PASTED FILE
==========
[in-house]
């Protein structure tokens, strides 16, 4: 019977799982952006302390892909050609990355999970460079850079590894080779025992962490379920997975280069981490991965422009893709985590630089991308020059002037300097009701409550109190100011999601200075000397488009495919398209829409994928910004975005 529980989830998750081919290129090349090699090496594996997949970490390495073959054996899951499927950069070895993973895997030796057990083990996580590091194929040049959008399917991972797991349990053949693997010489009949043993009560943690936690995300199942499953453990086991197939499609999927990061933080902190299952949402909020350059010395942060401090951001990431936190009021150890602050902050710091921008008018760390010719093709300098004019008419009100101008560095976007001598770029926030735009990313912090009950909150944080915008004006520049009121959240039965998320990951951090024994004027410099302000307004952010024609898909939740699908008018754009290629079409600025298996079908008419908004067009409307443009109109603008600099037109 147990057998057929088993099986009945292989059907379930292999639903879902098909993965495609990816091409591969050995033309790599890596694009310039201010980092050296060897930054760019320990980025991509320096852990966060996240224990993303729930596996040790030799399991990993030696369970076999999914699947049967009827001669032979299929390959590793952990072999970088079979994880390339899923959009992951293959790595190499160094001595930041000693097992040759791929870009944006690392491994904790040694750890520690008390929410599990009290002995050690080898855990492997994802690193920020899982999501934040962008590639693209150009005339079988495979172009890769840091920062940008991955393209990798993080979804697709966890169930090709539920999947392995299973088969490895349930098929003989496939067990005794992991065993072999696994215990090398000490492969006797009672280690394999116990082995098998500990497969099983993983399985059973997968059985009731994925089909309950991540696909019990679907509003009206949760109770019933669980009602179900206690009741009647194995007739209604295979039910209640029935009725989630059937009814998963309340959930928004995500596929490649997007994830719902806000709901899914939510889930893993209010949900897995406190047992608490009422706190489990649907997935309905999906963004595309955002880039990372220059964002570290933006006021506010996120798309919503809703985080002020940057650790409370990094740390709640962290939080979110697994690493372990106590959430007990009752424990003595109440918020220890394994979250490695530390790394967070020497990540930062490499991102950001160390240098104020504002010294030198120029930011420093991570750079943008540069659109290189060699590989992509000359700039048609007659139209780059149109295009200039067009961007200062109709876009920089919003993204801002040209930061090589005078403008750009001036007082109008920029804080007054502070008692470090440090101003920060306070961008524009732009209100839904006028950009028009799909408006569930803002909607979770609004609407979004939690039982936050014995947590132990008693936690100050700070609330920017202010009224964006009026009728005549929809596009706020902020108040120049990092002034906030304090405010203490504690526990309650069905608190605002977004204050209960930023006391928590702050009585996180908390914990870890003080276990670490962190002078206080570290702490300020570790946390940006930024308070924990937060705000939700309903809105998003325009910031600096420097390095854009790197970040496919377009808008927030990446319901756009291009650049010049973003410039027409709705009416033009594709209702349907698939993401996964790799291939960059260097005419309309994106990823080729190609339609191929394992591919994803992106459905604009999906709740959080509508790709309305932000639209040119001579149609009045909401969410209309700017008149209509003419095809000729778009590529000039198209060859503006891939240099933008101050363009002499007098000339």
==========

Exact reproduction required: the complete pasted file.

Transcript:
[in-house]
């Protein structure tokens, strides 16, 4: 019977799982952006302390892909050609990355999970460079850079590894080779025992962490379920997975280069981490991965422009893709985590630089991308020059002037300097009701409550109190100011999601200075000397488009495919398209829409994928910004975005 529980989830998750081919290129090349090699090496594996997949970490390495073959054996899951499927950069070895993973895997030796057990083990996580590091194929040049959008399917991972797991349990053949693997010489009949043993009560943690936690995300199942499953453990086991197939499609999927990061933080902190299952949402909020350059010395942060401090951001990431936190009021150890602050902050710091921008008018760390010719093709300098004019008419009100101008560095976007001598770029926030735009990313912090009950909150944080915008004006520049009121959240039965998320990951951090024994004027410099302000307004952010024609898909939740699908008018754009290629079409600025298996079908008419908004067009409307443009109109603008600099037109 147990057998057929088993099986009945292989059907379930292999639903879902098909993965495609990816091409591969050995033309790599890596694009310039201010980092050296060897930054760019320990980025991509320096852990966060996240224990993303729930596996040790030799399991990993030696369970076999999914699947049967009827001669032979299929390959590793952990072999970088079979994880390339899923959009992951293959790595190499160094001595930041000693097992040759791929870009944006690392491994904790040694750890520690008390929410599990009290002995050690080898855990492997994802690193920020899982999501934040962008590639693209150009005339079988495979172009890769840091920062940008991955393209990798993080979804697709966890169930090709539920999947392995299973088969490895349930098929003989496939067990005794992991065993072999696994215990090398000490492969006797009672280690394999116990082995098998500990497969099983993983399985059973997968059985009731994925089909309950991540696909019990679907509003009206949760109770019933669980009602179900206690009741009647194995007739209604295979039910209640029935009725989630059937009814998963309340959930928004995500596929490649997007994830719902806000709901899914939510889930893993209010949900897995406190047992608490009422706190489990649907997935309905999906963004595309955002880039990372220059964002570290933006006021506010996120798309919503809703985080002020940057650790409370990094740390709640962290939080979110697994690493372990106590959430007990009752424990003595109440918020220890394994979250490695530390790394967070020497990540930062490499991102950001160390240098104020504002010294030198120029930011420093991570750079943008540069659109290189060699590989992509000359700039048609007659139209780059149109295009200039067009961007200062109709876009920089919003993204801002040209930061090589005078403008750009001036007082109008920029804080007054502070008692470090440090101003920060306070961008524009732009209100839904006028950009028009799909408006569930803002909607979770609004609407979004939690039982936050014995947590132990008693936690100050700070609330920017202010009224964006009026009728005549929809596009706020902020108040120049990092002034906030304090405010203490504690526990309650069905608190605002977004204050209960930023006391928590702050009585996180908390914990870890003080276990670490962190002078206080570290702490300020570790946390940006930024308070924990937060705000939700309903809105998003325009910031600096420097390095854009790197970040496919377009808008927030990446319901756009291009650049010049973003410039027409709705009416033009594709209702349907698939993401996964790799291939960059260097005419309309994106990823080729190609339609191929394992591919994803992106459905604009999906709740959080509508790709309305932000639209040119001579149609009045909401969410209309700017008149209509003419095809000729778009590529000039198209060859503006891939240099933008101050363009002499007098000339």